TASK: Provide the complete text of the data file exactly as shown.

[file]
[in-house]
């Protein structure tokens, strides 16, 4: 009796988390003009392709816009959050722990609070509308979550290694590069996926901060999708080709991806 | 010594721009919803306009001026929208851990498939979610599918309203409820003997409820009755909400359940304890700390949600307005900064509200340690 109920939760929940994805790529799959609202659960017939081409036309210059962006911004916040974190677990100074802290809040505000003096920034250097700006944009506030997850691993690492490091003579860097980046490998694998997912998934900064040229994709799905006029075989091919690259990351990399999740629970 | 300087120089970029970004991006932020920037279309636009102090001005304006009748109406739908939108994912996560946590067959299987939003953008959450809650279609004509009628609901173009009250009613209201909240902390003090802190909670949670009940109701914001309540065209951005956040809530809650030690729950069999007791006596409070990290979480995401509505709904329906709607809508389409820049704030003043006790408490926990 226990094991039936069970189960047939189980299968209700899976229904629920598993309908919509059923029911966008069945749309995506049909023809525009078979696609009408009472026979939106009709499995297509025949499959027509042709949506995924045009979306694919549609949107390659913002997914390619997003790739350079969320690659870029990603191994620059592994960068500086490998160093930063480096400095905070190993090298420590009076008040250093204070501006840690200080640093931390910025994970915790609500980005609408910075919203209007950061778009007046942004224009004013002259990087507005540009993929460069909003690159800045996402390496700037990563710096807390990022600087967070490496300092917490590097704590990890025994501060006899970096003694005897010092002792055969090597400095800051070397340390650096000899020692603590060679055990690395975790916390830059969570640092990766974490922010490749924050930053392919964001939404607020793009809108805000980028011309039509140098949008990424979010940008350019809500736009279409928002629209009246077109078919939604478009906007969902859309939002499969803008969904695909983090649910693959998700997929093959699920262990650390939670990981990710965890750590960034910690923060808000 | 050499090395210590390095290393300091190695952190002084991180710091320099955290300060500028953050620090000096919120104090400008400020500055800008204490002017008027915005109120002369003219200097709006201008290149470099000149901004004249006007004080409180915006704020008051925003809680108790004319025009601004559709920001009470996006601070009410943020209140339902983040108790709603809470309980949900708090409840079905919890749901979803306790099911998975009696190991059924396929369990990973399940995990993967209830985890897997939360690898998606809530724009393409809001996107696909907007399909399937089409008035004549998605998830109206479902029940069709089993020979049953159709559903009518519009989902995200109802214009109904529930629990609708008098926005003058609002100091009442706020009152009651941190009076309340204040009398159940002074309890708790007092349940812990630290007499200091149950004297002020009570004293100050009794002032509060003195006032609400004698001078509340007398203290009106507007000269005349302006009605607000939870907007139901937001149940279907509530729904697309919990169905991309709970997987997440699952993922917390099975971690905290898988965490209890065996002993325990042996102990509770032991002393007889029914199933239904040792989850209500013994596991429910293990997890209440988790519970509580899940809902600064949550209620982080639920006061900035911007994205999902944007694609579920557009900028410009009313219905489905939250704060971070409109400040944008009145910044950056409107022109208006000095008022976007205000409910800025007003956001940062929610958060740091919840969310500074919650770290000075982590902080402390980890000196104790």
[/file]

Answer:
[in-house]
């Protein structure tokens, strides 16, 4: 009796988390003009392709816009959050722990609070509308979550290694590069996926901060999708080709991806 | 010594721009919803306009001026929208851990498939979610599918309203409820003997409820009755909400359940304890700390949600307005900064509200340690 109920939760929940994805790529799959609202659960017939081409036309210059962006911004916040974190677990100074802290809040505000003096920034250097700006944009506030997850691993690492490091003579860097980046490998694998997912998934900064040229994709799905006029075989091919690259990351990399999740629970 | 300087120089970029970004991006932020920037279309636009102090001005304006009748109406739908939108994912996560946590067959299987939003953008959450809650279609004509009628609901173009009250009613209201909240902390003090802190909670949670009940109701914001309540065209951005956040809530809650030690729950069999007791006596409070990290979480995401509505709904329906709607809508389409820049704030003043006790408490926990 226990094991039936069970189960047939189980299968209700899976229904629920598993309908919509059923029911966008069945749309995506049909023809525009078979696609009408009472026979939106009709499995297509025949499959027509042709949506995924045009979306694919549609949107390659913002997914390619997003790739350079969320690659870029990603191994620059592994960068500086490998160093930063480096400095905070190993090298420590009076008040250093204070501006840690200080640093931390910025994970915790609500980005609408910075919203209007950061778009007046942004224009004013002259990087507005540009993929460069909003690159800045996402390496700037990563710096807390990022600087967070490496300092917490590097704590990890025994501060006899970096003694005897010092002792055969090597400095800051070397340390650096000899020692603590060679055990690395975790916390830059969570640092990766974490922010490749924050930053392919964001939404607020793009809108805000980028011309039509140098949008990424979010940008350019809500736009279409928002629209009246077109078919939604478009906007969902859309939002499969803008969904695909983090649910693959998700997929093959699920262990650390939670990981990710965890750590960034910690923060808000 | 050499090395210590390095290393300091190695952190002084991180710091320099955290300060500028953050620090000096919120104090400008400020500055800008204490002017008027915005109120002369003219200097709006201008290149470099000149901004004249006007004080409180915006704020008051925003809680108790004319025009601004559709920001009470996006601070009410943020209140339902983040108790709603809470309980949900708090409840079905919890749901979803306790099911998975009696190991059924396929369990990973399940995990993967209830985890897997939360690898998606809530724009393409809001996107696909907007399909399937089409008035004549998605998830109206479902029940069709089993020979049953159709559903009518519009989902995200109802214009109904529930629990609708008098926005003058609002100091009442706020009152009651941190009076309340204040009398159940002074309890708790007092349940812990630290007499200091149950004297002020009570004293100050009794002032509060003195006032609400004698001078509340007398203290009106507007000269005349302006009605607000939870907007139901937001149940279907509530729904697309919990169905991309709970997987997440699952993922917390099975971690905290898988965490209890065996002993325990042996102990509770032991002393007889029914199933239904040792989850209500013994596991429910293990997890209440988790519970509580899940809902600064949550209620982080639920006061900035911007994205999902944007694609579920557009900028410009009313219905489905939250704060971070409109400040944008009145910044950056409107022109208006000095008022976007205000409910800025007003956001940062929610958060740091919840969310500074919650770290000075982590902080402390980890000196104790």